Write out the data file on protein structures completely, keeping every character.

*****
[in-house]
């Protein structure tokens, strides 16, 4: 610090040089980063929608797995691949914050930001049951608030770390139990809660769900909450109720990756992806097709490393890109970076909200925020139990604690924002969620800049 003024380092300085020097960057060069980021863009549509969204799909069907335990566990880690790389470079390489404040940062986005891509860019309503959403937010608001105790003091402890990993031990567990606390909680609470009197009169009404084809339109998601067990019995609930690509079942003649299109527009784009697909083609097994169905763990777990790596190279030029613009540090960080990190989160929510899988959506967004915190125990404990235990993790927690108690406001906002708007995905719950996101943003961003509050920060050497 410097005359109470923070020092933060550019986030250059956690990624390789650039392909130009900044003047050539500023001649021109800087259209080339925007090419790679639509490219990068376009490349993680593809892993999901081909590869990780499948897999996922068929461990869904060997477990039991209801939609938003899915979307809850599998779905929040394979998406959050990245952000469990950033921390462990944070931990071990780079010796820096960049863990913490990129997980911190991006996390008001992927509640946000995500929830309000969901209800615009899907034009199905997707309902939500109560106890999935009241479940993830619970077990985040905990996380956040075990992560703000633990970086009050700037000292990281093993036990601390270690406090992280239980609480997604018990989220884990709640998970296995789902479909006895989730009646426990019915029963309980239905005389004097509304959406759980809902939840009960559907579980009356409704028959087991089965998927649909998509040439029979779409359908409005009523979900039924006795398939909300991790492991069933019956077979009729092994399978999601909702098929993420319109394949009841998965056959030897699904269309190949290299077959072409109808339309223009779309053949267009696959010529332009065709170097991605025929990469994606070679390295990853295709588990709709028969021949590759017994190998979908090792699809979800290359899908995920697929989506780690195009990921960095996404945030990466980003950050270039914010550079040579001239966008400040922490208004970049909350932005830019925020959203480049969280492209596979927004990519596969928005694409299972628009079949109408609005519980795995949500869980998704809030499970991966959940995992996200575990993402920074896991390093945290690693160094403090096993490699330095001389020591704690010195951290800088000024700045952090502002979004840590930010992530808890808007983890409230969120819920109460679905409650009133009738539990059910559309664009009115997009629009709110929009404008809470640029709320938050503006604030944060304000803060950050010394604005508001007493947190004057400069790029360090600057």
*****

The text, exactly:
[in-house]
């Protein structure tokens, strides 16, 4: 610090040089980063929608797995691949914050930001049951608030770390139990809660769900909450109720990756992806097709490393890109970076909200925020139990604690924002969620800049 003024380092300085020097960057060069980021863009549509969204799909069907335990566990880690790389470079390489404040940062986005891509860019309503959403937010608001105790003091402890990993031990567990606390909680609470009197009169009404084809339109998601067990019995609930690509079942003649299109527009784009697909083609097994169905763990777990790596190279030029613009540090960080990190989160929510899988959506967004915190125990404990235990993790927690108690406001906002708007995905719950996101943003961003509050920060050497 410097005359109470923070020092933060550019986030250059956690990624390789650039392909130009900044003047050539500023001649021109800087259209080339925007090419790679639509490219990068376009490349993680593809892993999901081909590869990780499948897999996922068929461990869904060997477990039991209801939609938003899915979307809850599998779905929040394979998406959050990245952000469990950033921390462990944070931990071990780079010796820096960049863990913490990129997980911190991006996390008001992927509640946000995500929830309000969901209800615009899907034009199905997707309902939500109560106890999935009241479940993830619970077990985040905990996380956040075990992560703000633990970086009050700037000292990281093993036990601390270690406090992280239980609480997604018990989220884990709640998970296995789902479909006895989730009646426990019915029963309980239905005389004097509304959406759980809902939840009960559907579980009356409704028959087991089965998927649909998509040439029979779409359908409005009523979900039924006795398939909300991790492991069933019956077979009729092994399978999601909702098929993420319109394949009841998965056959030897699904269309190949290299077959072409109808339309223009779309053949267009696959010529332009065709170097991605025929990469994606070679390295990853295709588990709709028969021949590759017994190998979908090792699809979800290359899908995920697929989506780690195009990921960095996404945030990466980003950050270039914010550079040579001239966008400040922490208004970049909350932005830019925020959203480049969280492209596979927004990519596969928005694409299972628009079949109408609005519980795995949500869980998704809030499970991966959940995992996200575990993402920074896991390093945290690693160094403090096993490699330095001389020591704690010195951290800088000024700045952090502002979004840590930010992530808890808007983890409230969120819920109460679905409650009133009738539990059910559309664009009115997009629009709110929009404008809470640029709320938050503006604030944060304000803060950050010394604005508001007493947190004057400069790029360090600057």